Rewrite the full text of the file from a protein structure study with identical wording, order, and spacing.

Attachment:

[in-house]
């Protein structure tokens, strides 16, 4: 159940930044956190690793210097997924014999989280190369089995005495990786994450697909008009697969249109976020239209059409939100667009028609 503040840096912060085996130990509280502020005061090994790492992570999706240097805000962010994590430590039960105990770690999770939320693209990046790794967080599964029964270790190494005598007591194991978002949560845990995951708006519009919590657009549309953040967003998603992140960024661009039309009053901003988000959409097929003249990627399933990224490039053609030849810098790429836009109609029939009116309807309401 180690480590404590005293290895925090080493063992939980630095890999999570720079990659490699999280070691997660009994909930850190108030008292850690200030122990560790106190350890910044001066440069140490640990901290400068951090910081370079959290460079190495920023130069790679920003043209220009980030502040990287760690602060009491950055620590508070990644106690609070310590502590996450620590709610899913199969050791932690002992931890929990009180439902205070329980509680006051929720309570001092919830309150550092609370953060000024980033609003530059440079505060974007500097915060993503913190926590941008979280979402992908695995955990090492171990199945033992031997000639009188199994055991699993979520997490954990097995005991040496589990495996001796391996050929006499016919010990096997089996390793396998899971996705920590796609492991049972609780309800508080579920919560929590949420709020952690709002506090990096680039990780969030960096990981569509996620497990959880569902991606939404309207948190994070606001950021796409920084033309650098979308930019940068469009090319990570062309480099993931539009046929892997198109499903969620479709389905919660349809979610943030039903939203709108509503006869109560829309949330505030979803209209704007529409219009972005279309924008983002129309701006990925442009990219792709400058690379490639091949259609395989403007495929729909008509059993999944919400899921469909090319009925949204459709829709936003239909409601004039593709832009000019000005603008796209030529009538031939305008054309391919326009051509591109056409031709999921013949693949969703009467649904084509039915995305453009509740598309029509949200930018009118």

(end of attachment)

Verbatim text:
[in-house]
């Protein structure tokens, strides 16, 4: 159940930044956190690793210097997924014999989280190369089995005495990786994450697909008009697969249109976020239209059409939100667009028609 503040840096912060085996130990509280502020005061090994790492992570999706240097805000962010994590430590039960105990770690999770939320693209990046790794967080599964029964270790190494005598007591194991978002949560845990995951708006519009919590657009549309953040967003998603992140960024661009039309009053901003988000959409097929003249990627399933990224490039053609030849810098790429836009109609029939009116309807309401 180690480590404590005293290895925090080493063992939980630095890999999570720079990659490699999280070691997660009994909930850190108030008292850690200030122990560790106190350890910044001066440069140490640990901290400068951090910081370079959290460079190495920023130069790679920003043209220009980030502040990287760690602060009491950055620590508070990644106690609070310590502590996450620590709610899913199969050791932690002992931890929990009180439902205070329980509680006051929720309570001092919830309150550092609370953060000024980033609003530059440079505060974007500097915060993503913190926590941008979280979402992908695995955990090492171990199945033992031997000639009188199994055991699993979520997490954990097995005991040496589990495996001796391996050929006499016919010990096997089996390793396998899971996705920590796609492991049972609780309800508080579920919560929590949420709020952690709002506090990096680039990780969030960096990981569509996620497990959880569902991606939404309207948190994070606001950021796409920084033309650098979308930019940068469009090319990570062309480099993931539009046929892997198109499903969620479709389905919660349809979610943030039903939203709108509503006869109560829309949330505030979803209209704007529409219009972005279309924008983002129309701006990925442009990219792709400058690379490639091949259609395989403007495929729909008509059993999944919400899921469909090319009925949204459709829709936003239909409601004039593709832009000019000005603008796209030529009538031939305008054309391919326009051509591109056409031709999921013949693949969703009467649904084509039915995305453009509740598309029509949200930018009118």